Thursday, November 3, 2011

TC Murr adds

I'm getting the feeling that HC's/the narrator's/the book's attitude towards humanism is changing. There is some doubt creeping in, both on the personal level with S himself (he is becoming a bit ridiculous - at least more and more divorced from reality) and on the ideological level.

HC challenges S: as mac points out, the two questions he asks S stump him and he has no answer. The challenge to the teacher, and the ultimate betrayal of the teacher are an essential ingredient in the evolving pedagogical relationship, in that it is only in this way that the student can free himself of the teacher, which is after all the goal of the teaching: independence for the student. the theme of the link between humanism and pedagogy again becomes important. 

If the basis of humanism is transcendence in a very general sense, the teacher/mentor role in this process becomes essential: the guide. Nietzsche wrote: He who is a teacher from the very heart takes all things seriously with reference to his students - even himself. Regarding the erotic element of this relationship, I don't detect any sexual love from S towards HC, just a very generalised eroticism which is part of the teacher/student relationship. Now, be careful, don't get me wrong: what I mean by 'erotic' has nothing to do with sex (or at last only very generally as love of the other person). what I mean can best be understood by comparing 'eros' with 'agape', the other kind of love posited by classical humanism.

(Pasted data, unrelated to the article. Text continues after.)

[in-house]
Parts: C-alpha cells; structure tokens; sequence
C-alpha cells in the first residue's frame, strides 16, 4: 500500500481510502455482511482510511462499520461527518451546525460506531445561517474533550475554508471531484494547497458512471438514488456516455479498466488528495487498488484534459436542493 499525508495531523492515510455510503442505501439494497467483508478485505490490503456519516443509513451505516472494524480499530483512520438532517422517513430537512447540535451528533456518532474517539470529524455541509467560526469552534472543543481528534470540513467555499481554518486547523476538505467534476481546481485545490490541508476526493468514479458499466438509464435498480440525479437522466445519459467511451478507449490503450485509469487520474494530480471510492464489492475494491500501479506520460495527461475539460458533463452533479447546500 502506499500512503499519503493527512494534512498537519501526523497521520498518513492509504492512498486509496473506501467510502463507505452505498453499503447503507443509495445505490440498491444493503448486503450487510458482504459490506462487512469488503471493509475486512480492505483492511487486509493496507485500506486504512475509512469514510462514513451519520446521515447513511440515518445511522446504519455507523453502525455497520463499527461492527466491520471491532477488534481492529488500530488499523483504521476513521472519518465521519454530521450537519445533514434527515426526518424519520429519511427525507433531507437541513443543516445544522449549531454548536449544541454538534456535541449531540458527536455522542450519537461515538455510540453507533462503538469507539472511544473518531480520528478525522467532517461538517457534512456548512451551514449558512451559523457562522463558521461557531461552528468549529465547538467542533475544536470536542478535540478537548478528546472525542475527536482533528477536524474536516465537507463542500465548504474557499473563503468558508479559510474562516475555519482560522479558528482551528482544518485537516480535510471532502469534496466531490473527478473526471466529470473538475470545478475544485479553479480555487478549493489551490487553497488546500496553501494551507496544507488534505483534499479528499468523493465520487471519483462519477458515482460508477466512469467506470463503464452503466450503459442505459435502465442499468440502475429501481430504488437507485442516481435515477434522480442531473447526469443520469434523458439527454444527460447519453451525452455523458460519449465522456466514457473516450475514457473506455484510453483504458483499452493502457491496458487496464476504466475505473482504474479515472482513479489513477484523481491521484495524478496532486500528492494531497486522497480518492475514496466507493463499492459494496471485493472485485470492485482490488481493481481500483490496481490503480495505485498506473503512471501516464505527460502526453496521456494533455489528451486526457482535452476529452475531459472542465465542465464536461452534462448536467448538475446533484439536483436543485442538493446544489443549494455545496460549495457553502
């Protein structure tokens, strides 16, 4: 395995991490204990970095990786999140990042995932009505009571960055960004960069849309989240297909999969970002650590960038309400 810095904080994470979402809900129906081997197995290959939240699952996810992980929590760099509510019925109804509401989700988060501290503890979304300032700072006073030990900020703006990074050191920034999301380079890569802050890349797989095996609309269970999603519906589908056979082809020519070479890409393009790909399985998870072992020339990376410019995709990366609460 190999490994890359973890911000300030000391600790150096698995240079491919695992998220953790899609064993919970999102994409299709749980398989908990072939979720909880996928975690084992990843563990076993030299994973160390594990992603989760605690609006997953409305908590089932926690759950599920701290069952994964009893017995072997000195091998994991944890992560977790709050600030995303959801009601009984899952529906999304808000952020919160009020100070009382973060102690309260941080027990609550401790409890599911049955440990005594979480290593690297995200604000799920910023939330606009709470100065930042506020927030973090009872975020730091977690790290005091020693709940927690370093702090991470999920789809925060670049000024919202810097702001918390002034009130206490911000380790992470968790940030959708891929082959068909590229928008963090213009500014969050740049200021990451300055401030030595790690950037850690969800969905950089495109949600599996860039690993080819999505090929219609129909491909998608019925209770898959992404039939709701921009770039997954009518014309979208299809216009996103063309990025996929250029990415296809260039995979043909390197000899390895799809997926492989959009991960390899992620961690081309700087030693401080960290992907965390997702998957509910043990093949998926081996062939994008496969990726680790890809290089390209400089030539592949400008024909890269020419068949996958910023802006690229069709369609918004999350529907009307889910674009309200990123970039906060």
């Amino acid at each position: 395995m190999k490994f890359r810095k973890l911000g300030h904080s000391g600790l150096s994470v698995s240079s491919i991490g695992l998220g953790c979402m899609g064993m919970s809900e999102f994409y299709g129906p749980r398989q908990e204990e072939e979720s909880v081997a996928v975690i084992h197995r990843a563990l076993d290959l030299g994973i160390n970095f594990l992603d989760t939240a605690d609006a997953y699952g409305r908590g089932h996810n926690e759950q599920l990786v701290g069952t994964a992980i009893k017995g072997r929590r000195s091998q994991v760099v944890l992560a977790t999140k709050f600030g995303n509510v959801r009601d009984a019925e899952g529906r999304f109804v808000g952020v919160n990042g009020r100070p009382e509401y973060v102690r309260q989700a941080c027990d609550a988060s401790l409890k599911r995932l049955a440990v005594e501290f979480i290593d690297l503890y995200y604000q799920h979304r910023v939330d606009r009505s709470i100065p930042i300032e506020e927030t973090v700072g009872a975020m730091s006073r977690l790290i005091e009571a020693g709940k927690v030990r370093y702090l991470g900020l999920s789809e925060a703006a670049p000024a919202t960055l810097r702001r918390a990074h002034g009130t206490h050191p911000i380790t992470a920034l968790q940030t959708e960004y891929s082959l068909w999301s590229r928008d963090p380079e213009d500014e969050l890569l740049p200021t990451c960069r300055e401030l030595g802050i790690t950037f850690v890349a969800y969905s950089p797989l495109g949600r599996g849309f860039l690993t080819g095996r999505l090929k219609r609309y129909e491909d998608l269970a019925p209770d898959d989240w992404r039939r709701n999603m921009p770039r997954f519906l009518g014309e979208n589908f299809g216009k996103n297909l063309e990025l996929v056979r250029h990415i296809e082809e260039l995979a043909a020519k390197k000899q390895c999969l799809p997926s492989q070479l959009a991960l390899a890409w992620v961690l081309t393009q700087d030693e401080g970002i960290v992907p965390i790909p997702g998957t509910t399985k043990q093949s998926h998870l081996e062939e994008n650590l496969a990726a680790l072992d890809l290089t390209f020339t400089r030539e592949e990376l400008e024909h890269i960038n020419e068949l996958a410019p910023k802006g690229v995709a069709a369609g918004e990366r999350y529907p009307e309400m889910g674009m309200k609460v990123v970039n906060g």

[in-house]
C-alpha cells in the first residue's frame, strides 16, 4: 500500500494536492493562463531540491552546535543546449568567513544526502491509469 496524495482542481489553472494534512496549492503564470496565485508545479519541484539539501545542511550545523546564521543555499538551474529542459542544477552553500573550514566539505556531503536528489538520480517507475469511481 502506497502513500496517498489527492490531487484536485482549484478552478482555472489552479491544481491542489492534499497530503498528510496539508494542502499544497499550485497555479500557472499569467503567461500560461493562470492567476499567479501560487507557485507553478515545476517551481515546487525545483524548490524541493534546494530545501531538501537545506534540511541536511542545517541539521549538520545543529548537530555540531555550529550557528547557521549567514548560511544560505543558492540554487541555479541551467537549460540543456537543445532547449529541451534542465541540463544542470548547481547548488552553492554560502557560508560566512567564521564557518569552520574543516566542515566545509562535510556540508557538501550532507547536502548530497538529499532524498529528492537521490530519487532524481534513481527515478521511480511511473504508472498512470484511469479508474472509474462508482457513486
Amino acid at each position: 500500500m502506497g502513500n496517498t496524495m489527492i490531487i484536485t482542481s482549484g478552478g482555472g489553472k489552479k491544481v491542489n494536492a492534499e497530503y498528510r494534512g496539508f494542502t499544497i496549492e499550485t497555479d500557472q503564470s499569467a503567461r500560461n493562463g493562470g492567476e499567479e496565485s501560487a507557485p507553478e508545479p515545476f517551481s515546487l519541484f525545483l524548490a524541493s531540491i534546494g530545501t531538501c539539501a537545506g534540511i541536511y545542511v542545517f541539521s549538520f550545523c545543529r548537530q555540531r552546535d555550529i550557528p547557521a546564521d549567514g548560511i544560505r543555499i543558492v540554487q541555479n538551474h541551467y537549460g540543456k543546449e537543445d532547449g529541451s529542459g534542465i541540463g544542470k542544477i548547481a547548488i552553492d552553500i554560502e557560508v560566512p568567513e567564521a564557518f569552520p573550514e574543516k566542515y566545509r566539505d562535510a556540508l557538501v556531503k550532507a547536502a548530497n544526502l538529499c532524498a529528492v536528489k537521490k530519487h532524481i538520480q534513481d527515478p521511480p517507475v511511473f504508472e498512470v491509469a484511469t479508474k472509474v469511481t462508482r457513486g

Eros = the love of the specific person, shown in friendship, mentor-mentee, family relationships, sexual partners (in its most basic -degraded? - form)
Agape = the love of the general; notions such as charity, mercy, altruism, love of humanity, of that which is human in everyone

As a humanist, S is motivated by Agape; as a teacher and friend and mentor, he is motivated by Eros. 

Things are getting complicated in two ways: 

first, the disturbing presence of Clavdia, who represents a competing influence on HC both on the personal level of sexual love, passion, and on the symbolic level as the EAST, an ideological threat to the WESTern humanism.

Second, S himself is swinging more to the Agape pole. his encyclopedeia, frankly, is a joke. Cataloging all the forms of suffering will not eliminate them. S is embodying a critique of humanism: it's possible to love humanity but hate people (perhaps 'hate' is too strong a word, but I think you get the point. We saw this also in BK, remember? It's a common trope of Russian lit, appearing also in Fathers and Sons by Turgenev.) The problem with humanism is that it can become too abstract, in the love of a perfectable humanity, the specific human is cast aside as not perfect enough. This is a problem inherent in all thought systems, though, not just humanism, and I certainly don't mean that humanism leads to the holocaust. I think Mann is introducing a critique of this depersonalising aspect of humanism.

It's interesting that the light f humanism begins to dim in the novel as HC comes under the growing influence of two forces: sexual love, and an awareness of death, in his visits to the moribund.